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This information was automatically generated from data provided by MOA: University of British Columbia. It has been standardized to aid in finding and grouping information within the RRN. Accuracy and meaning should be verified from the Data Source tab.


Pair of shoes each carved from a single piece of grey-brown wood with pronounced grain. Each is raised on two heels with a v-shaped space between them positioned at the arch and the heel with iron nails in the front heel. The shoes have low, rounded sides. Heels are concave (from the inside) and extend upwards at the back. The toes curve upwards and end in a point.

History Of Use

Wooden shoes could be made of various hardwoods. They were made by masters, specialists in this work. Nails were used to prevent or repair splitting of the wood grain. The shoes were carved in this curved shape to reflect the shape of traditional Korean socks “Boson”, and because elegant upward curves are favoured in Korean culture.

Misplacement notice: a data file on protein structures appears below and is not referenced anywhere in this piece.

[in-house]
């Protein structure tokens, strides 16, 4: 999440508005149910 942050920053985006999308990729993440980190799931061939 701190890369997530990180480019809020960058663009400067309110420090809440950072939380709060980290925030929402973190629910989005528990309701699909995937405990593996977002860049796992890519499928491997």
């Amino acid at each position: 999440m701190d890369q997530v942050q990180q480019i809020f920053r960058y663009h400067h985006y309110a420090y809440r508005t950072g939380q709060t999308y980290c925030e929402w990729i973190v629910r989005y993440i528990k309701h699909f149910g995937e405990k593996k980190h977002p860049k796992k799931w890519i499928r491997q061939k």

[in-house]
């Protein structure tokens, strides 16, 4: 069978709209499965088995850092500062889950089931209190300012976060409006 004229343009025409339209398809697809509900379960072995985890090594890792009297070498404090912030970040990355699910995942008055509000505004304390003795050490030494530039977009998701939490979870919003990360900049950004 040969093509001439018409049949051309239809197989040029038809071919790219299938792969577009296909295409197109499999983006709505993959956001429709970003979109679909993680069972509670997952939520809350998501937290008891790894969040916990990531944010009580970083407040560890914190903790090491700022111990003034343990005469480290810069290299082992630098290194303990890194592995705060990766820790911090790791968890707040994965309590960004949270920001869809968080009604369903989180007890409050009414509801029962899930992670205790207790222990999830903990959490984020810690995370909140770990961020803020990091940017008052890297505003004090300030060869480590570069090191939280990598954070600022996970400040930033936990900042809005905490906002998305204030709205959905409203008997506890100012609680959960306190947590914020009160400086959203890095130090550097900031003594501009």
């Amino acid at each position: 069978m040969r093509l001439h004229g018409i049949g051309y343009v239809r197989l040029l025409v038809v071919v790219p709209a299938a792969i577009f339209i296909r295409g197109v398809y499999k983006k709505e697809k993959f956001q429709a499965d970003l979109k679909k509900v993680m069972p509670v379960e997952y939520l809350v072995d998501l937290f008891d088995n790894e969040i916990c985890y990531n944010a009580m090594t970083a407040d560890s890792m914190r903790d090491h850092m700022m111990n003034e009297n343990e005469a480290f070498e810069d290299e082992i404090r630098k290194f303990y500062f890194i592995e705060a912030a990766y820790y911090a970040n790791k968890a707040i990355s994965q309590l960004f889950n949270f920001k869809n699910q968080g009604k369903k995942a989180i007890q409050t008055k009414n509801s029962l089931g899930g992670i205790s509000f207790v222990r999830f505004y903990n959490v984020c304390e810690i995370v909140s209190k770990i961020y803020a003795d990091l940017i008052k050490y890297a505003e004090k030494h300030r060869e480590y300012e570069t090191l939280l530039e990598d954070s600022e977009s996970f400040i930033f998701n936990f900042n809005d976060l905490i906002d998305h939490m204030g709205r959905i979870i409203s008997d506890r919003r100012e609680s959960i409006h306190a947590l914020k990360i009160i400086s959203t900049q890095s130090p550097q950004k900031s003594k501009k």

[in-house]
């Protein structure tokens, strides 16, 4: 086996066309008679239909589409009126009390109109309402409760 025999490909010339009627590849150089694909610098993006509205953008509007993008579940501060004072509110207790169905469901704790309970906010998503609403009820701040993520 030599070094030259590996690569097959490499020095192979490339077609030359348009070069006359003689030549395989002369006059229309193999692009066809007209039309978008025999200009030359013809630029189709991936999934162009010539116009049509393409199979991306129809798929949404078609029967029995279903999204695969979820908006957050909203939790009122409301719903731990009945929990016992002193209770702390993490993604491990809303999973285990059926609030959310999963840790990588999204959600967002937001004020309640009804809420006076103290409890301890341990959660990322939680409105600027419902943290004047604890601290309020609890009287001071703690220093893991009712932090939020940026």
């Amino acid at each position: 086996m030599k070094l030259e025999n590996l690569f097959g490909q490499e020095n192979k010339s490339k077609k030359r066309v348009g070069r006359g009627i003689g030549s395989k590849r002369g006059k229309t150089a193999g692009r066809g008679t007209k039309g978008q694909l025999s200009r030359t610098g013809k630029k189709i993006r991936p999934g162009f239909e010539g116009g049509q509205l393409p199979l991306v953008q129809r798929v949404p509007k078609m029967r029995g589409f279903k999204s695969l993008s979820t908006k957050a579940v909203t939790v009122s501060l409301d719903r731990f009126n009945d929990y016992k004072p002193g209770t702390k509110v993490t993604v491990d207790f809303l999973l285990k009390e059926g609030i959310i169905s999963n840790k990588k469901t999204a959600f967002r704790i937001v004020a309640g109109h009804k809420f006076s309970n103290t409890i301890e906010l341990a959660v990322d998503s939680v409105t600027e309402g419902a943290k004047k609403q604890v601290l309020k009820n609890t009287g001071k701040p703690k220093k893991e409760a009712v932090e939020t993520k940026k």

Specific Techniques

Wooden shoes were worn by both men and women to keep their feet out of water and mud during rain. Some had lower platforms if they were just to be worn on muddy ground. Those for older people were also lower, to lessen the danger of falling. Shoes of this size were for men, who wore them during hard rain. Wooden shoes were not worn with Korean socks “Boson”. One special use of these shoes was by poor members of the official “Yangban” class, to show that the wearer was a pure person who was not concerned with wealth. They were not used if the wearer was on horseback or was walking a long distance, as they were too heavy. Wooden shoes made for children were sometimes coloured. By about 1890-1900 they were replaced with rubber shoes imported from Japan, although their use continued to some extent in rural areas.

Item History

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